energy issues. For instance, Brazil, one of the earliest countries plan- market-oriented operation and R&D incentives offered inspira-
ning renewable energy, promulgated Pro-Alcohol Program, Brazil’s tions for China renewable energy development [5]. Amaro et al.
Biodiesel Production and Use Program, issued 11097 and 11116 explored the best strategy of maintaining the high share of renew-
Executive Order, and developed tax policies to support capital and able energy resources in the Brazilian electric power system, and
credit in renewable energy production. Russia formulated The Con- assessed policies of the Alternative Sources Incentive Program and
cept of Russian Energy Policy in New Economic Conditions, Main annual energy purchase and sale auctions [6].
Directions of Energy Policy of the Russian Federation until 2010,
and Energy Strategy of Russia until 2020, Elaboration on Main Pro- 2.2. Renewable energy policy evolution in Russia
visions of Energy Strategy of Russia until 2020 constantly since
1992. In 2009, Russian Premier Vladamir Putin approved Electric- Research on Russian renewable energy policy evolution is insuf-
ity Sector on the Basis of Renewable Energy Sources for the Period ficient, and limited literatures are either focused on policies of
up to 2020, further establishing technical indicators of renew- renewable energy technology diffusion and transfer such as the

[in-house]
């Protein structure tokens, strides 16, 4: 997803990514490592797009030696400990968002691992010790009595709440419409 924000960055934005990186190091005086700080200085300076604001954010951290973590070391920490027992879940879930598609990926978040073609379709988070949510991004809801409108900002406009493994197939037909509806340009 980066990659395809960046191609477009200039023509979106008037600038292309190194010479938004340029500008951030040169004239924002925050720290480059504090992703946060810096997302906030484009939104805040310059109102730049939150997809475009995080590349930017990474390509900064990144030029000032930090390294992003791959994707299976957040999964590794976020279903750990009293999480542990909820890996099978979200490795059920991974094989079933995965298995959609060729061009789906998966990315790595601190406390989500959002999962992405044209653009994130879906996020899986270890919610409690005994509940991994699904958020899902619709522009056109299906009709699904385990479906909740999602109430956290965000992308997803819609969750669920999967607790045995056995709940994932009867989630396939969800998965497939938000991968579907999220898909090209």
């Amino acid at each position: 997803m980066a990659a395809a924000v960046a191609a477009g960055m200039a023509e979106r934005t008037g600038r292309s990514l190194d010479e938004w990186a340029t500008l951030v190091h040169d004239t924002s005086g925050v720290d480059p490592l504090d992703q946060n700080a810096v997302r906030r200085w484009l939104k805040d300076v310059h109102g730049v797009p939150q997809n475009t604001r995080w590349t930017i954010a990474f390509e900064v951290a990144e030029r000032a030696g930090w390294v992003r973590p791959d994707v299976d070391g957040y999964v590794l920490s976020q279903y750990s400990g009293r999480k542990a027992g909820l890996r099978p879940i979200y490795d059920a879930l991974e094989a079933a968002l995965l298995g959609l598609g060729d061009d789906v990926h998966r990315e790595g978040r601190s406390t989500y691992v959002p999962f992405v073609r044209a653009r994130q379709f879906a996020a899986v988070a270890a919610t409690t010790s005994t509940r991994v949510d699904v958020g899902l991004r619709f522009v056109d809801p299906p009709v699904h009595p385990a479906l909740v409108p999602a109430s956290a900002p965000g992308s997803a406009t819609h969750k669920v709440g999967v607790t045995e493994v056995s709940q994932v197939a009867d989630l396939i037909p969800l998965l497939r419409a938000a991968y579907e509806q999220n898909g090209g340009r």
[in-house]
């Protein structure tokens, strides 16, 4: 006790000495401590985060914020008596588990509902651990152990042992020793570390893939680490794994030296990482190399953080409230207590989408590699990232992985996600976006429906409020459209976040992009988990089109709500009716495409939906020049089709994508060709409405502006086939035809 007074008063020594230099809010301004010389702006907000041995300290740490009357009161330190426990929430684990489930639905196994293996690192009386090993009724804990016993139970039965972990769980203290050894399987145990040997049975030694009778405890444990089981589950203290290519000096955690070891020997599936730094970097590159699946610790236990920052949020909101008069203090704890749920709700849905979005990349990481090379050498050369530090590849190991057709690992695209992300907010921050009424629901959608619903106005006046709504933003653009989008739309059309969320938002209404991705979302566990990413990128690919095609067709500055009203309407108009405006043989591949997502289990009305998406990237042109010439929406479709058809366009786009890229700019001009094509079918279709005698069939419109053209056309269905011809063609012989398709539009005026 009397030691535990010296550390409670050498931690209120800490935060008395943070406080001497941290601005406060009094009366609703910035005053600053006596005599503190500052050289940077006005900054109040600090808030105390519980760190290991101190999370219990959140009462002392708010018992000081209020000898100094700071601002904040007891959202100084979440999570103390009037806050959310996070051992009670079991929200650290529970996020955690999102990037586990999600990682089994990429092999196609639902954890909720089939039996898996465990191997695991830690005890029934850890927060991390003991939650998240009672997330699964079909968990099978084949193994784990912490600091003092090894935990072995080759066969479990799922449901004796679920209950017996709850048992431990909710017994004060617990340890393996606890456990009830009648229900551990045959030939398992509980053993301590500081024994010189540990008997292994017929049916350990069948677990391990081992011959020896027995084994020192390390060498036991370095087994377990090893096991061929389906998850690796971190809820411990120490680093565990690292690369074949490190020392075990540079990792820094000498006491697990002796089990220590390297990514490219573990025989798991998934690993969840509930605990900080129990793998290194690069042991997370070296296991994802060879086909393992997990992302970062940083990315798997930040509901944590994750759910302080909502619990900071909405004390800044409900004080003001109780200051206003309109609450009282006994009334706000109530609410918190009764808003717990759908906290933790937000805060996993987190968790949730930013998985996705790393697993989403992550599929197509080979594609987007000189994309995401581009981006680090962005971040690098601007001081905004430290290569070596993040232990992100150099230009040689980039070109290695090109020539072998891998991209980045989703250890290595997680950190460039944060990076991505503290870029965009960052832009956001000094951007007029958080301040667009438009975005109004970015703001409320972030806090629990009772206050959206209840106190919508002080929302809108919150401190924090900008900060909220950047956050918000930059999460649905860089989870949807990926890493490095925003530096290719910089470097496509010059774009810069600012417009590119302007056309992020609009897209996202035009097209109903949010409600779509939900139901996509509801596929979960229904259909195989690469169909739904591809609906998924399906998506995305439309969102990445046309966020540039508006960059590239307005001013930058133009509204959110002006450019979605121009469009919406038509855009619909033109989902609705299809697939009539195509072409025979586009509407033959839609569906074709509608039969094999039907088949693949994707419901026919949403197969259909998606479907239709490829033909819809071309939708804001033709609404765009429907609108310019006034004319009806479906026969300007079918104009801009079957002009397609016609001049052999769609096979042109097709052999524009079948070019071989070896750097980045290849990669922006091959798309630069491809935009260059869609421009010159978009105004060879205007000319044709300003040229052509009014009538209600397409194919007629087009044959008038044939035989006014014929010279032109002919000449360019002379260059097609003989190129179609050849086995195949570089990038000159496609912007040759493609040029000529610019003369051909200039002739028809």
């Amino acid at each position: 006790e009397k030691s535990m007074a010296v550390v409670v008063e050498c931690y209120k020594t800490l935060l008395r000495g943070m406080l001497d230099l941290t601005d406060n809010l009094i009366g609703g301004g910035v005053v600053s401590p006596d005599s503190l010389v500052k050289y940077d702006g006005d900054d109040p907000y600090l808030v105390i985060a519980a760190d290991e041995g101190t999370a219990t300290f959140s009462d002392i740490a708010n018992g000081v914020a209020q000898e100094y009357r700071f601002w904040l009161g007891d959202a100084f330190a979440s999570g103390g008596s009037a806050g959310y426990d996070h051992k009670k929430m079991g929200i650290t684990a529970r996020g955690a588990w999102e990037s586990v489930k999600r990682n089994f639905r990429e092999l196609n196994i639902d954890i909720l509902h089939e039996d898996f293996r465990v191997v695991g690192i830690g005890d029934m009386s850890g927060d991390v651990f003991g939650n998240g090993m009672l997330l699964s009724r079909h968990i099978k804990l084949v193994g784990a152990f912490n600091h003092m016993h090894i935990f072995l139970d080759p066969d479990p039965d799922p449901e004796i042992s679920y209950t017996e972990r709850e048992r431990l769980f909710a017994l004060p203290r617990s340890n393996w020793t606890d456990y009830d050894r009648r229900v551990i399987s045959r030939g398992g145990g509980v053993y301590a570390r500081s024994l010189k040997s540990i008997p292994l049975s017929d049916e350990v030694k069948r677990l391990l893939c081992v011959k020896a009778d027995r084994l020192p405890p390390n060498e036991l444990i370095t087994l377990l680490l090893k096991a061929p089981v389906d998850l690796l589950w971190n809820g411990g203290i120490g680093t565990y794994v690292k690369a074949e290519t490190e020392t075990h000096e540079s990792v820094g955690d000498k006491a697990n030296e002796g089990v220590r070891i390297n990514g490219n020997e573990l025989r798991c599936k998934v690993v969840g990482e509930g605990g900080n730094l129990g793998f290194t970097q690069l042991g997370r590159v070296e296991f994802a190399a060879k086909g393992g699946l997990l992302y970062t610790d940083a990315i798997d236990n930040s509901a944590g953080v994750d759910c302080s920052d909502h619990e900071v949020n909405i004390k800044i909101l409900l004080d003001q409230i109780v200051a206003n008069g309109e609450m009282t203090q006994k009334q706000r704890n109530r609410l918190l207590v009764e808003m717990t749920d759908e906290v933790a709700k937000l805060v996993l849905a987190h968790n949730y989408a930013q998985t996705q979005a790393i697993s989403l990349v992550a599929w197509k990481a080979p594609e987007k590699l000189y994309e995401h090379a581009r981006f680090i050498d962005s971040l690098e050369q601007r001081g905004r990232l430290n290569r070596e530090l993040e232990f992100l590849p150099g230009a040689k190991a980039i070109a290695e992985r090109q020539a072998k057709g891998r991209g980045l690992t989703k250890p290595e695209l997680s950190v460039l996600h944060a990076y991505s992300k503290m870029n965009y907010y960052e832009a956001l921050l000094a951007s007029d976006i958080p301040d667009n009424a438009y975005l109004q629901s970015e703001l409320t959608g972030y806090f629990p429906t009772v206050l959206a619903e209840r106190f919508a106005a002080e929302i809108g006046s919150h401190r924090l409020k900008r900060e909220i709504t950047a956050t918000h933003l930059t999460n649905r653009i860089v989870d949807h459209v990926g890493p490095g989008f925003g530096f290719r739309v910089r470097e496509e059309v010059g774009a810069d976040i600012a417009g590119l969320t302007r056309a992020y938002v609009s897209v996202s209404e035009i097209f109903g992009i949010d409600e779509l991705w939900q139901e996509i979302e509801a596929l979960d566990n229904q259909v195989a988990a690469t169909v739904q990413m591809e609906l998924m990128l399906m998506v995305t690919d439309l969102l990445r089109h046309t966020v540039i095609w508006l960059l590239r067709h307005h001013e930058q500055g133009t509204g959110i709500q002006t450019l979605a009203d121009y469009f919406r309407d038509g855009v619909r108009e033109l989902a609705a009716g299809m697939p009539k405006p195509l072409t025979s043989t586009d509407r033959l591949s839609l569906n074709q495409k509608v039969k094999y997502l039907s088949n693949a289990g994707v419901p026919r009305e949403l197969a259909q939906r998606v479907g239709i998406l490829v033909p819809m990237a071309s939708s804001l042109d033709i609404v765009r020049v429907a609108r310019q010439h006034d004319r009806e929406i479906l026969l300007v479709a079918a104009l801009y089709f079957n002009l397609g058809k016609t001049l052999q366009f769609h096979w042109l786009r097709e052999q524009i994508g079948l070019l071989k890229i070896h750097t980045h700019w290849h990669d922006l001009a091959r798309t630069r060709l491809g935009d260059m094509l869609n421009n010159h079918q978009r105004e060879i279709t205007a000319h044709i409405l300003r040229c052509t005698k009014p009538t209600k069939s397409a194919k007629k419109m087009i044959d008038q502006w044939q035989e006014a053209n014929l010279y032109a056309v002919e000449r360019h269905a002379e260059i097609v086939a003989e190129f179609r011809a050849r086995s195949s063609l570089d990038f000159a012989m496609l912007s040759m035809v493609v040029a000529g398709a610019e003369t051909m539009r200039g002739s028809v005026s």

able energy development. The Indian government also issued The study of Eric [7,8], or emphasizing the evolution of the energy strat-
Energy Conservation Law of 2001, The Electricity Act of 2003 and egy. Take, for example, the analysis on energy strategy evolution
The Integrated Energy Policy Report of 2006 sequentially, so as to from 1992 to 2003 by Zhu and Shi [9] and Zhang [10], and dis-
strengthen research and promotion practice of fan manufacturing, cussion on three phrases of Russia Energy Strategy by Sun [11].
solar thermal, small hydropower, biomass and other renewable The literature work was not relevant to renewable energy policy
energy technology. Beginning from the mid-1980s, China enacted evolution.
Recommendations on the Seventh Five-year Economic and Social
Development Plan, Renewable Energy Law, Middle and Long Term 2.3. Renewable energy policy evolution in India
of Renewable Energy Development, China’s Policies and Actions on
Climate Change, Renewable Energy Industrial Development Guid- The current studies include: (1) Wind energy policies. Fang and
ance Catalogue, and The Emerging Energy Industry Planning to Zeng presented wind energy incentives, which were depreciation
promote the development and utilization of renewable energy. policies, tax exemption of electricity sales, differential tariff poli-
In the BRIC countries, China and India are rich in coal and poor cies of import fans, and evaluated the implementation effects [12].
in gas and oil, and their energy production and consumption struc- (2) Biodiesel policies. Yang gave importance to India hybrid gasoline
ture are similar to each other; while Brazil has moved mainly experimentation and biodiesel procurement policies from 1977 to
toward oil, natural gas, and biomass energy production and con- 2005 [13]. (3) Hydropower policies. For the development of India
sumption, and for Russia, the production and consumption of oil, hydropower, the literature was concerned about attracting private
gas, coal account for a large proportion of energy structure. The and foreign investment, simplifying technology transfer licens-
energy production and consumption structure of these two coun- ing, and other policies starting in 2003 [14]. However, the policy
tries are significant different from those of China and India. On implementation effects were not evaluated. (4) PV technology poli-
the other hand, each country of the BRICs has experienced failure cies. Attaching importance to two perspectives of PV technology